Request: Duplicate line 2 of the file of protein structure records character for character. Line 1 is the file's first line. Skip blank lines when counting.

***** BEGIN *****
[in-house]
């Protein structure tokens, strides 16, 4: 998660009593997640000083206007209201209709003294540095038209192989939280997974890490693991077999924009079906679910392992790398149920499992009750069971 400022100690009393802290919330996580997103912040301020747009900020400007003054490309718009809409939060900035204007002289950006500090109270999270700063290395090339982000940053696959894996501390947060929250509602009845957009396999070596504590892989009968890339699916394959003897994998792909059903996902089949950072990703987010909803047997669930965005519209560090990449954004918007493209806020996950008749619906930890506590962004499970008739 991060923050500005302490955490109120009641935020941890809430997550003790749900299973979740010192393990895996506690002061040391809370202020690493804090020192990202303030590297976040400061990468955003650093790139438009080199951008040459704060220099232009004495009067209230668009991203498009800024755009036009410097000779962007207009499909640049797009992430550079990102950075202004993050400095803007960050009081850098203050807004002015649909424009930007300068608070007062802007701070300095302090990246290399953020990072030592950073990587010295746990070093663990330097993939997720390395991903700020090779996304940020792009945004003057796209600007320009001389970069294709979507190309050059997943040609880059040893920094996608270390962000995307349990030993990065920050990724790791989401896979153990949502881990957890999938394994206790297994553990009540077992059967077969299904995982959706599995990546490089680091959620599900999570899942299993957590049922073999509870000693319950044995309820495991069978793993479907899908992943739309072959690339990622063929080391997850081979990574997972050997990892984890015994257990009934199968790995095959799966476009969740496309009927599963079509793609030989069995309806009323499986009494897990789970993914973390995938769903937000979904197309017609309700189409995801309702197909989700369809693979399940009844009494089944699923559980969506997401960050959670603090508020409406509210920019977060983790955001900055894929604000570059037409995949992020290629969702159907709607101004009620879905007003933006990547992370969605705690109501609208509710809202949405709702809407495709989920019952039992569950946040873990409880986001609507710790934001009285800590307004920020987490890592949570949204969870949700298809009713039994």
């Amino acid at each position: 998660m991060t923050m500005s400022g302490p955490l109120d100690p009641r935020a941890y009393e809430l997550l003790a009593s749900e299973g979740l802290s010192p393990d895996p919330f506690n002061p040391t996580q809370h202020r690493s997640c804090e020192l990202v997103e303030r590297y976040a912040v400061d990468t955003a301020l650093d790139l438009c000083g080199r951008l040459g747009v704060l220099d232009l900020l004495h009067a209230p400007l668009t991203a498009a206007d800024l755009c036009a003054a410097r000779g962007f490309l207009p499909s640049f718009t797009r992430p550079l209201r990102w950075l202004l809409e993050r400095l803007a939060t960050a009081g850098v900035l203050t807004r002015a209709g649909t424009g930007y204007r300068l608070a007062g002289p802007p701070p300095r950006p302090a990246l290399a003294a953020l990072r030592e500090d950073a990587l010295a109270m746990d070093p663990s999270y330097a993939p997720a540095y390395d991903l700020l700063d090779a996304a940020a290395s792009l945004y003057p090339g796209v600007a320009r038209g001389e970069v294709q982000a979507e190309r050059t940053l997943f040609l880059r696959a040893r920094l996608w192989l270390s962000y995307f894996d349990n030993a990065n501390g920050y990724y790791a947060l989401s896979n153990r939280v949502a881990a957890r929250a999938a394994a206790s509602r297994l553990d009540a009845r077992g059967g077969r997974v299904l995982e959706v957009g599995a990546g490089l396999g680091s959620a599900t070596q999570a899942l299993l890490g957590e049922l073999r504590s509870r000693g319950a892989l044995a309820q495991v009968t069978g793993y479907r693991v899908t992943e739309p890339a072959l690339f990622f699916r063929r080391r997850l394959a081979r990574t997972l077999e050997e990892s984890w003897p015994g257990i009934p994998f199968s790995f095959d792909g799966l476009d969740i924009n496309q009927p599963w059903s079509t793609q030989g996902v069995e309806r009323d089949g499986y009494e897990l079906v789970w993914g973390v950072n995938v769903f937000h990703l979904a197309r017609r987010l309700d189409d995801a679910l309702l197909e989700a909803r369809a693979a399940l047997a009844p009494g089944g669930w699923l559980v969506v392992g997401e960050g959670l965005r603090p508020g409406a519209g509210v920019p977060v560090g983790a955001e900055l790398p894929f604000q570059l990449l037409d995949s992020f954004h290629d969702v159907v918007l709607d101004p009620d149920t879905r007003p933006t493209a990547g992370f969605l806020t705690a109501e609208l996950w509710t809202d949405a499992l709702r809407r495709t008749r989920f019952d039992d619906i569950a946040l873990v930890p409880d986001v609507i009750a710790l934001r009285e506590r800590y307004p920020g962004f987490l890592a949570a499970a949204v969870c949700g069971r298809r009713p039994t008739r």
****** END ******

């Protein structure tokens, strides 16, 4: 998660009593997640000083206007209201209709003294540095038209192989939280997974890490693991077999924009079906679910392992790398149920499992009750069971 400022100690009393802290919330996580997103912040301020747009900020400007003054490309718009809409939060900035204007002289950006500090109270999270700063290395090339982000940053696959894996501390947060929250509602009845957009396999070596504590892989009968890339699916394959003897994998792909059903996902089949950072990703987010909803047997669930965005519209560090990449954004918007493209806020996950008749619906930890506590962004499970008739 991060923050500005302490955490109120009641935020941890809430997550003790749900299973979740010192393990895996506690002061040391809370202020690493804090020192990202303030590297976040400061990468955003650093790139438009080199951008040459704060220099232009004495009067209230668009991203498009800024755009036009410097000779962007207009499909640049797009992430550079990102950075202004993050400095803007960050009081850098203050807004002015649909424009930007300068608070007062802007701070300095302090990246290399953020990072030592950073990587010295746990070093663990330097993939997720390395991903700020090779996304940020792009945004003057796209600007320009001389970069294709979507190309050059997943040609880059040893920094996608270390962000995307349990030993990065920050990724790791989401896979153990949502881990957890999938394994206790297994553990009540077992059967077969299904995982959706599995990546490089680091959620599900999570899942299993957590049922073999509870000693319950044995309820495991069978793993479907899908992943739309072959690339990622063929080391997850081979990574997972050997990892984890015994257990009934199968790995095959799966476009969740496309009927599963079509793609030989069995309806009323499986009494897990789970993914973390995938769903937000979904197309017609309700189409995801309702197909989700369809693979399940009844009494089944699923559980969506997401960050959670603090508020409406509210920019977060983790955001900055894929604000570059037409995949992020290629969702159907709607101004009620879905007003933006990547992370969605705690109501609208509710809202949405709702809407495709989920019952039992569950946040873990409880986001609507710790934001009285800590307004920020987490890592949570949204969870949700298809009713039994």